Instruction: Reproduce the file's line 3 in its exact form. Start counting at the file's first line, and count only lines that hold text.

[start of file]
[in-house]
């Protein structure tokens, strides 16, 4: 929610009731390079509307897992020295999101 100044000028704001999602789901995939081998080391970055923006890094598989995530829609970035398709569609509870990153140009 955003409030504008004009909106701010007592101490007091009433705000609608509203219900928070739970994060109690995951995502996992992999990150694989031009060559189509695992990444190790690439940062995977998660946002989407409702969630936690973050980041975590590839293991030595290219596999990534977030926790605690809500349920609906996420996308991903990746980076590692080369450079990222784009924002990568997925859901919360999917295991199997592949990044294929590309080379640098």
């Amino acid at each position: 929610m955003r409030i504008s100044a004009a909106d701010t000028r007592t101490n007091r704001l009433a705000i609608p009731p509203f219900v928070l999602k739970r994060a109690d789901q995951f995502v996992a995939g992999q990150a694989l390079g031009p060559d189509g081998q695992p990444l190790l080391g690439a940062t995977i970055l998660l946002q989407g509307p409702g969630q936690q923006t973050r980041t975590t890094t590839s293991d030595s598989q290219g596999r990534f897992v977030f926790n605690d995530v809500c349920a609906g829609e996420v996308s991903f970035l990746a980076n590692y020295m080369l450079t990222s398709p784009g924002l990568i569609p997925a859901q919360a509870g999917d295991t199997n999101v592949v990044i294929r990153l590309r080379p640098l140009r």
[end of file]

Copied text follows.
């Amino acid at each position: 929610m955003r409030i504008s100044a004009a909106d701010t000028r007592t101490n007091r704001l009433a705000i609608p009731p509203f219900v928070l999602k739970r994060a109690d789901q995951f995502v996992a995939g992999q990150a694989l390079g031009p060559d189509g081998q695992p990444l190790l080391g690439a940062t995977i970055l998660l946002q989407g509307p409702g969630q936690q923006t973050r980041t975590t890094t590839s293991d030595s598989q290219g596999r990534f897992v977030f926790n605690d995530v809500c349920a609906g829609e996420v996308s991903f970035l990746a980076n590692y020295m080369l450079t990222s398709p784009g924002l990568i569609p997925a859901q919360a509870g999917d295991t199997n999101v592949v990044i294929r990153l590309r080379p640098l140009r």